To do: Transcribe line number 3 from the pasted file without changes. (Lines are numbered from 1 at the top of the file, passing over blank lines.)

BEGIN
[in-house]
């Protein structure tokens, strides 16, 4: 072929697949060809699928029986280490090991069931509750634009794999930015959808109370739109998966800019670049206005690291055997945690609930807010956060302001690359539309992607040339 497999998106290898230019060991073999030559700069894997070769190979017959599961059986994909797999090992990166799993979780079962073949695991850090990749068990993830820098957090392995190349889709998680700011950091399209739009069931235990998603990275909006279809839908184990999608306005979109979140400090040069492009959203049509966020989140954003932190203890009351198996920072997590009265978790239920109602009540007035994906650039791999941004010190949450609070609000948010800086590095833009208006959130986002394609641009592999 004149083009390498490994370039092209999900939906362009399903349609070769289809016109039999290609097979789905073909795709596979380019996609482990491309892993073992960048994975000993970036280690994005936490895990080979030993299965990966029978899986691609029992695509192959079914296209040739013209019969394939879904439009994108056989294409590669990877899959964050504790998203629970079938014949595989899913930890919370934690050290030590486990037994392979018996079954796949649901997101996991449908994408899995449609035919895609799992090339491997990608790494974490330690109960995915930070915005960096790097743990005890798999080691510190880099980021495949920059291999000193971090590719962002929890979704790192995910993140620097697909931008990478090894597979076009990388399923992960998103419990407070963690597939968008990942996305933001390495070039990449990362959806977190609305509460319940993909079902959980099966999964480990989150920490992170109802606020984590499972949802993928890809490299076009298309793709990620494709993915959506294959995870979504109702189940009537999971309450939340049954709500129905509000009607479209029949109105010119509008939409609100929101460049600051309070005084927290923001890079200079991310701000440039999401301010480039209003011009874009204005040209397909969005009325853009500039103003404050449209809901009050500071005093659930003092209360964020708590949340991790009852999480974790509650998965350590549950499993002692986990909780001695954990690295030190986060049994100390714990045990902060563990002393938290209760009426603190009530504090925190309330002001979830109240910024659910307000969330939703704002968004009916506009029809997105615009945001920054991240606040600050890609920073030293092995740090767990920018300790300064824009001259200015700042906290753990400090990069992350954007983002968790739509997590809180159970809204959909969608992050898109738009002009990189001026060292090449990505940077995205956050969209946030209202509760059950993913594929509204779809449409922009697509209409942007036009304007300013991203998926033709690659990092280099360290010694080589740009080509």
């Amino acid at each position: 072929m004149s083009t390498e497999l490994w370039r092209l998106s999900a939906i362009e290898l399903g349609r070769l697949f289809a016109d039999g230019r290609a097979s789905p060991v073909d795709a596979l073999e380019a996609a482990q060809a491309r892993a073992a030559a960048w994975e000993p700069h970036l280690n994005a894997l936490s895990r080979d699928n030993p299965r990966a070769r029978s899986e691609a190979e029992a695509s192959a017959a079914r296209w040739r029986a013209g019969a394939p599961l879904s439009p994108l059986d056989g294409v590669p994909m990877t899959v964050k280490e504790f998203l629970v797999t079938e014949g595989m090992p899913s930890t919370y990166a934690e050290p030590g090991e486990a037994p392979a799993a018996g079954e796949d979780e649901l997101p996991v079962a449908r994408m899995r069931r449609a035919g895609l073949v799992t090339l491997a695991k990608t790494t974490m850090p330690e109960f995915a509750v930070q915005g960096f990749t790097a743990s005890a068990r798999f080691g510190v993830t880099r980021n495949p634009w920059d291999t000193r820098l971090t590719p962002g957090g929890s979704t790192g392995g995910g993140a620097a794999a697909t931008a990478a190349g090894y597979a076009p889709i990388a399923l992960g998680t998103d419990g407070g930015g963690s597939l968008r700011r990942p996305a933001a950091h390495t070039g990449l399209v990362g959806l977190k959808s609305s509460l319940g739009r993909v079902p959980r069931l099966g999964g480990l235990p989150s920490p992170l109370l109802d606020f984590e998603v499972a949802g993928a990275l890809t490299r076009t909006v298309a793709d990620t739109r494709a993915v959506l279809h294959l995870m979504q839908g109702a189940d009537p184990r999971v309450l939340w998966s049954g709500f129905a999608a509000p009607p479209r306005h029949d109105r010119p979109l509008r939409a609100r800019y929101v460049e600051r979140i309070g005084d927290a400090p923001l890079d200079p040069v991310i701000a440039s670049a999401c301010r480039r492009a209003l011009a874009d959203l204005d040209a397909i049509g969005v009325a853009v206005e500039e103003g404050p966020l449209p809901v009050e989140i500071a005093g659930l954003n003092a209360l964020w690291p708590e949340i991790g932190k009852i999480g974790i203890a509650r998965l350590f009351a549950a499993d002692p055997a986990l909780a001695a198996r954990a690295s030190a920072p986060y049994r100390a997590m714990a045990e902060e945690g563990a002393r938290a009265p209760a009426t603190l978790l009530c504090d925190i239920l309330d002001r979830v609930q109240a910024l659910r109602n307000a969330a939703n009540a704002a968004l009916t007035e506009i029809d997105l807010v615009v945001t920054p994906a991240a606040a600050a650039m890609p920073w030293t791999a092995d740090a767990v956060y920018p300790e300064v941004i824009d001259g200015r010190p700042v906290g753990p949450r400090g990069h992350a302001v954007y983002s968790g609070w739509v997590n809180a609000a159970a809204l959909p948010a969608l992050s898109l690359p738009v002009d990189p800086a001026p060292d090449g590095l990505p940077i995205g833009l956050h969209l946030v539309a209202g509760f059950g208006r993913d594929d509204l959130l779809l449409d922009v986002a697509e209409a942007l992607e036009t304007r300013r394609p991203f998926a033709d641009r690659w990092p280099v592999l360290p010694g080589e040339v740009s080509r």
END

């Amino acid at each position: 072929m004149s083009t390498e497999l490994w370039r092209l998106s999900a939906i362009e290898l399903g349609r070769l697949f289809a016109d039999g230019r290609a097979s789905p060991v073909d795709a596979l073999e380019a996609a482990q060809a491309r892993a073992a030559a960048w994975e000993p700069h970036l280690n994005a894997l936490s895990r080979d699928n030993p299965r990966a070769r029978s899986e691609a190979e029992a695509s192959a017959a079914r296209w040739r029986a013209g019969a394939p599961l879904s439009p994108l059986d056989g294409v590669p994909m990877t899959v964050k280490e504790f998203l629970v797999t079938e014949g595989m090992p899913s930890t919370y990166a934690e050290p030590g090991e486990a037994p392979a799993a018996g079954e796949d979780e649901l997101p996991v079962a449908r994408m899995r069931r449609a035919g895609l073949v799992t090339l491997a695991k990608t790494t974490m850090p330690e109960f995915a509750v930070q915005g960096f990749t790097a743990s005890a068990r798999f080691g510190v993830t880099r980021n495949p634009w920059d291999t000193r820098l971090t590719p962002g957090g929890s979704t790192g392995g995910g993140a620097a794999a697909t931008a990478a190349g090894y597979a076009p889709i990388a399923l992960g998680t998103d419990g407070g930015g963690s597939l968008r700011r990942p996305a933001a950091h390495t070039g990449l399209v990362g959806l977190k959808s609305s509460l319940g739009r993909v079902p959980r069931l099966g999964g480990l235990p989150s920490p992170l109370l109802d606020f984590e998603v499972a949802g993928a990275l890809t490299r076009t909006v298309a793709d990620t739109r494709a993915v959506l279809h294959l995870m979504q839908g109702a189940d009537p184990r999971v309450l939340w998966s049954g709500f129905a999608a509000p009607p479209r306005h029949d109105r010119p979109l509008r939409a609100r800019y929101v460049e600051r979140i309070g005084d927290a400090p923001l890079d200079p040069v991310i701000a440039s670049a999401c301010r480039r492009a209003l011009a874009d959203l204005d040209a397909i049509g969005v009325a853009v206005e500039e103003g404050p966020l449209p809901v009050e989140i500071a005093g659930l954003n003092a209360l964020w690291p708590e949340i991790g932190k009852i999480g974790i203890a509650r998965l350590f009351a549950a499993d002692p055997a986990l909780a001695a198996r954990a690295s030190a920072p986060y049994r100390a997590m714990a045990e902060e945690g563990a002393r938290a009265p209760a009426t603190l978790l009530c504090d925190i239920l309330d002001r979830v609930q109240a910024l659910r109602n307000a969330a939703n009540a704002a968004l009916t007035e506009i029809d997105l807010v615009v945001t920054p994906a991240a606040a600050a650039m890609p920073w030293t791999a092995d740090a767990v956060y920018p300790e300064v941004i824009d001259g200015r010190p700042v906290g753990p949450r400090g990069h992350a302001v954007y983002s968790g609070w739509v997590n809180a609000a159970a809204l959909p948010a969608l992050s898109l690359p738009v002009d990189p800086a001026p060292d090449g590095l990505p940077i995205g833009l956050h969209l946030v539309a209202g509760f059950g208006r993913d594929d509204l959130l779809l449409d922009v986002a697509e209409a942007l992607e036009t304007r300013r394609p991203f998926a033709d641009r690659w990092p280099v592999l360290p010694g080589e040339v740009s080509r």